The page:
So big cheers to the Roberts, Keith and Sib Corbett, Les and Helen Payne, David and Trauti Reynolds, Alan Gardner, Jeanette and Don Closs, Sue Meech, Shirley Fish, Ted Milne, and Joyce Batchelor. You are our local heroes, a small group of volunteers who had no land, no grants, nothing but a love of our flora, some very useful skills and expertise and a willingness to work and make things happen and you did.

Pulchella Nursery's Les Payne

Pulchella Nursery's Les Payne

Every third Sunday for ten years they worked on the block. Others joined in with earth moving equipment to help clean up the quarry site and turn it into an amphitheatre that I hope will be graced by our own Tasmanian Symphony Orchestra one day.(Time for us all to start lobbying Nicholas Heyward). Les Payne of Pulchella nursery donated all of the plants, and the magnificent new steel gates were crafted by Graham Roberts from a design by Sue Meech. The Australian Plants Society, Tas Branch members are both supporters and volunteers. Over the years some of the dedicated few died and so there are quiet reflective spaces in which to remember them.

Glad Dodson

Glad Dodson

It was very moving indeed to see Glad Dodson, now 90 years old able to be at the opening as she donated the money to buy the 20 hectare bush block which now forms the garden but which then was a sheep run. How generous is that? What a wonderful legacy to leave for future generations. How many of us have the foresight to leave something behind that gives everyone living now and yet to be born an insight into the endemic species that give colour and texture to the landscape so central to our identity and which provides habitat to our birds, animals and reptiles so quickly being lost. The garden features an example of Tasmania’s rarest plant found only recently in the Hazards and other disappearing species like the South Esk pine. Wouldn’t it be great if Tasmanians got behind growing South Esk pines instead of exotics..think about it before you decide to opt for an exotic conifer.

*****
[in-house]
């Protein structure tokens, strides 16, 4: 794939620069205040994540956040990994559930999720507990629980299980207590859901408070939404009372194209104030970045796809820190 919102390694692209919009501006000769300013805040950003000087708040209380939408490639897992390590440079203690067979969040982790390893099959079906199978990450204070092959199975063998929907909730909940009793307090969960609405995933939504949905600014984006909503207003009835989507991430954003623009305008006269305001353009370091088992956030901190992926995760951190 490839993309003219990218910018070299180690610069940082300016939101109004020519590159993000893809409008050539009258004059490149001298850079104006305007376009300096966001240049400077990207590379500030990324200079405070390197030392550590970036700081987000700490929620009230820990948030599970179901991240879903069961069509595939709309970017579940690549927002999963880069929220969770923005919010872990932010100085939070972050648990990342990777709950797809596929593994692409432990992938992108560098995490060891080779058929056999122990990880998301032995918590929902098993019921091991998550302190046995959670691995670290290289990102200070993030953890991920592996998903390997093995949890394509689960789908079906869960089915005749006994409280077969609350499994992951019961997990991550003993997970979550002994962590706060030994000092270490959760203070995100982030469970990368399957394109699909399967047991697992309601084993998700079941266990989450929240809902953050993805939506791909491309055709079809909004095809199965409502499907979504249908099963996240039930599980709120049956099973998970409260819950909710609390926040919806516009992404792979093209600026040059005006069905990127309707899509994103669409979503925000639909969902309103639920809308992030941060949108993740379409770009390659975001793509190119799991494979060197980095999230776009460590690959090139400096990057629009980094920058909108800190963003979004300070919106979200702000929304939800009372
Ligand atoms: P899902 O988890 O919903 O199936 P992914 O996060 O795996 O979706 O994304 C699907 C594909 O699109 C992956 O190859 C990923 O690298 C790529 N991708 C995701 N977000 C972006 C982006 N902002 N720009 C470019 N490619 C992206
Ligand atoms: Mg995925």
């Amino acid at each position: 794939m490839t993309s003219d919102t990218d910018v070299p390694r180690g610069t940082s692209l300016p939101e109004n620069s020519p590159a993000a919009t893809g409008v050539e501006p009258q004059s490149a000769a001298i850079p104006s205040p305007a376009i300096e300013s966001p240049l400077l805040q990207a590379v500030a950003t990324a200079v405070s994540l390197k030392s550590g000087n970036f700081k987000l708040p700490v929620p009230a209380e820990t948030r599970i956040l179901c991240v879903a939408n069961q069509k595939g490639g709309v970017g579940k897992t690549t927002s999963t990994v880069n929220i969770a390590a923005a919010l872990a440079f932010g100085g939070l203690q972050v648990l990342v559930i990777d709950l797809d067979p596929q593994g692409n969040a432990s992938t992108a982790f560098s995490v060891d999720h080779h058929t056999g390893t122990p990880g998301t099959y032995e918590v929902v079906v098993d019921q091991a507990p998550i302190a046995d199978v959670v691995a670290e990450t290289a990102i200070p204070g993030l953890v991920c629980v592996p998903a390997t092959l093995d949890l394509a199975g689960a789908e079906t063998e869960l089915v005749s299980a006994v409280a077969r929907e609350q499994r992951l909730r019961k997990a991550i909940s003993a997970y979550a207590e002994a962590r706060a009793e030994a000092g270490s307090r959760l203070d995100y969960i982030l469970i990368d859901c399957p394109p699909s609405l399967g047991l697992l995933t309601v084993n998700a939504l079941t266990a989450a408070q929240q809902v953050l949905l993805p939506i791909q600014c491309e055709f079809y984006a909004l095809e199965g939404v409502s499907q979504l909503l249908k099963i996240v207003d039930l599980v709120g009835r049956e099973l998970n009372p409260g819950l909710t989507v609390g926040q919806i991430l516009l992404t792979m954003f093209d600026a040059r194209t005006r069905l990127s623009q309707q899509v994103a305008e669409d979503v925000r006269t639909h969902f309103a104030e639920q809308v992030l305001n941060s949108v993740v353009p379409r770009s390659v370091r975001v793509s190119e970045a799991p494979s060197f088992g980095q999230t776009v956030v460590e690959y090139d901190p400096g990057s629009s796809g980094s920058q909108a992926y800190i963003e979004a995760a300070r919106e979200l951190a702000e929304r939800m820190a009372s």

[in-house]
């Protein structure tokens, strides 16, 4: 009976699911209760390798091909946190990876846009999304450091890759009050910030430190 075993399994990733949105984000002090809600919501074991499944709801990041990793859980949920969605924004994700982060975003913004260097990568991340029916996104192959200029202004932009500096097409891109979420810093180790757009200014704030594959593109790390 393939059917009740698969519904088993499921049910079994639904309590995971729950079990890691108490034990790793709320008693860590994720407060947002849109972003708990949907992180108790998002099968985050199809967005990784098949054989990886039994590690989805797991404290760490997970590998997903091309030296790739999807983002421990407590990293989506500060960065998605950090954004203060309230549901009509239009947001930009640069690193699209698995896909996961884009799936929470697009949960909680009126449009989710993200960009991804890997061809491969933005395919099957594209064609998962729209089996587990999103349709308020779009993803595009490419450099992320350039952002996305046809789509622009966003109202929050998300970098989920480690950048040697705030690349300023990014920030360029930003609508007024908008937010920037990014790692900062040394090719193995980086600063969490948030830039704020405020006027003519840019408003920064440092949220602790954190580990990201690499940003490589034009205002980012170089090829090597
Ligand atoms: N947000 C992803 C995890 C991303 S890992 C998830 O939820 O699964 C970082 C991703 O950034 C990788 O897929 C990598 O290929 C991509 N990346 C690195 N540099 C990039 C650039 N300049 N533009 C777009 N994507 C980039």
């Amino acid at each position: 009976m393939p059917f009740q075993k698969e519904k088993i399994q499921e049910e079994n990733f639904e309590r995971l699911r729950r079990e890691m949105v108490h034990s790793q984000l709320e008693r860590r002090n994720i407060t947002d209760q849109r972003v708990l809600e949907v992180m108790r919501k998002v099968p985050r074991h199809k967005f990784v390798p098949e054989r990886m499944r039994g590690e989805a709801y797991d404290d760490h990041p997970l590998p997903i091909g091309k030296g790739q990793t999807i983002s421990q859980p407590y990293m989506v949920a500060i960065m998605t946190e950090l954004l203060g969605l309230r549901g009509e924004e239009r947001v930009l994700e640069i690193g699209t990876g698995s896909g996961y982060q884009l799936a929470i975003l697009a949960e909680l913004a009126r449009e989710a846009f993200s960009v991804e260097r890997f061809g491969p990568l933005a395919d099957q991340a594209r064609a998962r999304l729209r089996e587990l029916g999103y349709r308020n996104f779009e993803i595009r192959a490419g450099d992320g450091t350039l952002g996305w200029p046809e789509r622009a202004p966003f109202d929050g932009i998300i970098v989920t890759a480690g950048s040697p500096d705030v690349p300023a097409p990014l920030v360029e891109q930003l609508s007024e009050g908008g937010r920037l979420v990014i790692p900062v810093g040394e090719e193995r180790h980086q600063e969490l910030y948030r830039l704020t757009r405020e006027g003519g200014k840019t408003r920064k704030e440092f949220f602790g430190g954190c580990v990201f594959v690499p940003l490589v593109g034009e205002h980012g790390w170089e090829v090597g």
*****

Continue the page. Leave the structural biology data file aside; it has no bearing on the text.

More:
Sib Corbett

Sib Corbett

7 thoughts on “Tasmanian Bushland Garden and Labour of Love: Open!!

  1. Christine,
    Your blogg really hits the spot. I have written an article on the opening cermony and it does not do justice to this wonderful place when I read your article. I was there with you on Sunday and fully enjoyed my day (even though my little red MG broke down and had to be towed back home) Yours words as usual inspired me and many others.
    Our NHW group are members of TBG as are the council and I am proud to be associated with both.
    Once again thank you for your attendance and great words.
    Mick Fama, councillor.